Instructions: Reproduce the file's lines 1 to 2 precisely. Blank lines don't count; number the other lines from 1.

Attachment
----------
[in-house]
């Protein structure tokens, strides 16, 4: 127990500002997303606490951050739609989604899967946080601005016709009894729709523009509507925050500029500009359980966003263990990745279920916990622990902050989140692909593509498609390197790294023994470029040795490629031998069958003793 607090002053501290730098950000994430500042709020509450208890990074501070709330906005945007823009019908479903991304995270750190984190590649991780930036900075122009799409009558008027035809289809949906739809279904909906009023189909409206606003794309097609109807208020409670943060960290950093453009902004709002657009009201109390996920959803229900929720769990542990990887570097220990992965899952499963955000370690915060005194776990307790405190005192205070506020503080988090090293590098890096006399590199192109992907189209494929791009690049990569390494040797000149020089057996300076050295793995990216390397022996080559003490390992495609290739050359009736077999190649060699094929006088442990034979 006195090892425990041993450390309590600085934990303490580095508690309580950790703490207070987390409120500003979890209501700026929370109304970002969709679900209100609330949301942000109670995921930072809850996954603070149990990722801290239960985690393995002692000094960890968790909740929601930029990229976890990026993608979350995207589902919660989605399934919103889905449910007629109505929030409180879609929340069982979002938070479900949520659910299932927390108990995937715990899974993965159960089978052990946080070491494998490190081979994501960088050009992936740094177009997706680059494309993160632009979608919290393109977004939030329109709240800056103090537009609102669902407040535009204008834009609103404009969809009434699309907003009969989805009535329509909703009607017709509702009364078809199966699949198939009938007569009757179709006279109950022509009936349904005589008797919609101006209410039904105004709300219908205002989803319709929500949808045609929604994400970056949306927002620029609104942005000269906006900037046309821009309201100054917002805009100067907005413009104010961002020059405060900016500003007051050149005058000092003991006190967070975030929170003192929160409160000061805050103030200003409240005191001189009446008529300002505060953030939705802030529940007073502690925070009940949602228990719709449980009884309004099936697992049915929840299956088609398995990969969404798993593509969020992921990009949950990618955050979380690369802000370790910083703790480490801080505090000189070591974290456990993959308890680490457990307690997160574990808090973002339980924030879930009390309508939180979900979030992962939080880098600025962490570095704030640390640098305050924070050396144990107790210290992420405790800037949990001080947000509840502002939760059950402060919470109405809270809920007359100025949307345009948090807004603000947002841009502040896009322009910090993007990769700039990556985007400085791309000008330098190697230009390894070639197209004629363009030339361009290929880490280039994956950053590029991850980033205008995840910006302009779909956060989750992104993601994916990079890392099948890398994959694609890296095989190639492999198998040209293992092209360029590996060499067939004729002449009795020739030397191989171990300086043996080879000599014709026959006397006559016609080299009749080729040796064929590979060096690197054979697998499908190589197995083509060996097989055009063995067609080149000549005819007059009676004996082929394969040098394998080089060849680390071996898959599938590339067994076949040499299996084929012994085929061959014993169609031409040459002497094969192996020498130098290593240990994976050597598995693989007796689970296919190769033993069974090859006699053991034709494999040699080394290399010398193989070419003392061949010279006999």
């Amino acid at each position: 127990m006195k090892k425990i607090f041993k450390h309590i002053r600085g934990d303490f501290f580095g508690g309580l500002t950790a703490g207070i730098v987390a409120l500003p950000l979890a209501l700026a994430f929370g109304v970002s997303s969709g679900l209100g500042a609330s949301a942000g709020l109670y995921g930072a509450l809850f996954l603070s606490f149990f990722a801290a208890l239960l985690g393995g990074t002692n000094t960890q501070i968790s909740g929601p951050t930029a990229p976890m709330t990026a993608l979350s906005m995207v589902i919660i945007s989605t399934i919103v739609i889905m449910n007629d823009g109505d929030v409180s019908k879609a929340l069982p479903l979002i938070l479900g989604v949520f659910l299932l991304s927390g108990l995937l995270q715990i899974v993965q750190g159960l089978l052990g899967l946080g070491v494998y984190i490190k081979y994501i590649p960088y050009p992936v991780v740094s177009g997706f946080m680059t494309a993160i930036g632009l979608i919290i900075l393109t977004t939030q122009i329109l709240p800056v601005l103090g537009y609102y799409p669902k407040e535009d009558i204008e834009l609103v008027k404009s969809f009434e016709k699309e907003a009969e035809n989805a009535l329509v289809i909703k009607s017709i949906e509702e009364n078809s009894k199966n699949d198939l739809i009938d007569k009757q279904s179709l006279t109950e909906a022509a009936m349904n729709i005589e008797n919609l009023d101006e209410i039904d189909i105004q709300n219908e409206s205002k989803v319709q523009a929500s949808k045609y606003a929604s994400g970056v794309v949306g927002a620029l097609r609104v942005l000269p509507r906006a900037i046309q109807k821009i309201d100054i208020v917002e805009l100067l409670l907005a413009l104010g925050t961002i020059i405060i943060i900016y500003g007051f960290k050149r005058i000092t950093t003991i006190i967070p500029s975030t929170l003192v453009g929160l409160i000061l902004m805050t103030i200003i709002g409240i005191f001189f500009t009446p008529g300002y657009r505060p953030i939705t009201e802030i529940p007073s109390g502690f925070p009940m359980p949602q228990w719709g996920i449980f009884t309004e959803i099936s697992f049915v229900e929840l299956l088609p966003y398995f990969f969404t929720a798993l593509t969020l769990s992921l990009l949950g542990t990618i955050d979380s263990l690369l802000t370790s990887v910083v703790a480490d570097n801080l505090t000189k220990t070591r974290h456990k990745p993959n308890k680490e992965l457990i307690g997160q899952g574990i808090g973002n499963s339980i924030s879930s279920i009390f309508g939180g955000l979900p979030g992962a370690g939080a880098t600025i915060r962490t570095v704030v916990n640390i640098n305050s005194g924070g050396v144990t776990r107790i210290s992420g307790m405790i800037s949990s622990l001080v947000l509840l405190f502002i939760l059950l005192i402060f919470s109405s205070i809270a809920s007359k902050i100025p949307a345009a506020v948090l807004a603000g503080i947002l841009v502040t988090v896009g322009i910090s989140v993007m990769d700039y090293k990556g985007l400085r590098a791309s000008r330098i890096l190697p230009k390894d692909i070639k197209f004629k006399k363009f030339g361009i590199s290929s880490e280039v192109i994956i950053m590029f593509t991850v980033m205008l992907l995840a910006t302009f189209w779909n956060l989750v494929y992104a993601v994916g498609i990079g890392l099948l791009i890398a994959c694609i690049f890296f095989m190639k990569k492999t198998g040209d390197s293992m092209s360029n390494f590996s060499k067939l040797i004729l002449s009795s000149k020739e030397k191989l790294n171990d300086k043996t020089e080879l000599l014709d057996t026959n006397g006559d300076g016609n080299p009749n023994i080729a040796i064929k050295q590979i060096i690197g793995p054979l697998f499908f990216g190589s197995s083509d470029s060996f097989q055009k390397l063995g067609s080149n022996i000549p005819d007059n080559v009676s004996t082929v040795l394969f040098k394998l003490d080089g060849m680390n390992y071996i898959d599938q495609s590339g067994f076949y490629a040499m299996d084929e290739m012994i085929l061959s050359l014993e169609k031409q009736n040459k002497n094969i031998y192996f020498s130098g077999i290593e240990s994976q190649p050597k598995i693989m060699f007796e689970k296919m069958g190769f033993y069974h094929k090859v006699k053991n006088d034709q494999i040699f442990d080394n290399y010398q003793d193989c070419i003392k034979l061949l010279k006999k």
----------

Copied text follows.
[in-house]
């Protein structure tokens, strides 16, 4: 127990500002997303606490951050739609989604899967946080601005016709009894729709523009509507925050500029500009359980966003263990990745279920916990622990902050989140692909593509498609390197790294023994470029040795490629031998069958003793 607090002053501290730098950000994430500042709020509450208890990074501070709330906005945007823009019908479903991304995270750190984190590649991780930036900075122009799409009558008027035809289809949906739809279904909906009023189909409206606003794309097609109807208020409670943060960290950093453009902004709002657009009201109390996920959803229900929720769990542990990887570097220990992965899952499963955000370690915060005194776990307790405190005192205070506020503080988090090293590098890096006399590199192109992907189209494929791009690049990569390494040797000149020089057996300076050295793995990216390397022996080559003490390992495609290739050359009736077999190649060699094929006088442990034979 006195090892425990041993450390309590600085934990303490580095508690309580950790703490207070987390409120500003979890209501700026929370109304970002969709679900209100609330949301942000109670995921930072809850996954603070149990990722801290239960985690393995002692000094960890968790909740929601930029990229976890990026993608979350995207589902919660989605399934919103889905449910007629109505929030409180879609929340069982979002938070479900949520659910299932927390108990995937715990899974993965159960089978052990946080070491494998490190081979994501960088050009992936740094177009997706680059494309993160632009979608919290393109977004939030329109709240800056103090537009609102669902407040535009204008834009609103404009969809009434699309907003009969989805009535329509909703009607017709509702009364078809199966699949198939009938007569009757179709006279109950022509009936349904005589008797919609101006209410039904105004709300219908205002989803319709929500949808045609929604994400970056949306927002620029609104942005000269906006900037046309821009309201100054917002805009100067907005413009104010961002020059405060900016500003007051050149005058000092003991006190967070975030929170003192929160409160000061805050103030200003409240005191001189009446008529300002505060953030939705802030529940007073502690925070009940949602228990719709449980009884309004099936697992049915929840299956088609398995990969969404798993593509969020992921990009949950990618955050979380690369802000370790910083703790480490801080505090000189070591974290456990993959308890680490457990307690997160574990808090973002339980924030879930009390309508939180979900979030992962939080880098600025962490570095704030640390640098305050924070050396144990107790210290992420405790800037949990001080947000509840502002939760059950402060919470109405809270809920007359100025949307345009948090807004603000947002841009502040896009322009910090993007990769700039990556985007400085791309000008330098190697230009390894070639197209004629363009030339361009290929880490280039994956950053590029991850980033205008995840910006302009779909956060989750992104993601994916990079890392099948890398994959694609890296095989190639492999198998040209293992092209360029590996060499067939004729002449009795020739030397191989171990300086043996080879000599014709026959006397006559016609080299009749080729040796064929590979060096690197054979697998499908190589197995083509060996097989055009063995067609080149000549005819007059009676004996082929394969040098394998080089060849680390071996898959599938590339067994076949040499299996084929012994085929061959014993169609031409040459002497094969192996020498130098290593240990994976050597598995693989007796689970296919190769033993069974090859006699053991034709494999040699080394290399010398193989070419003392061949010279006999």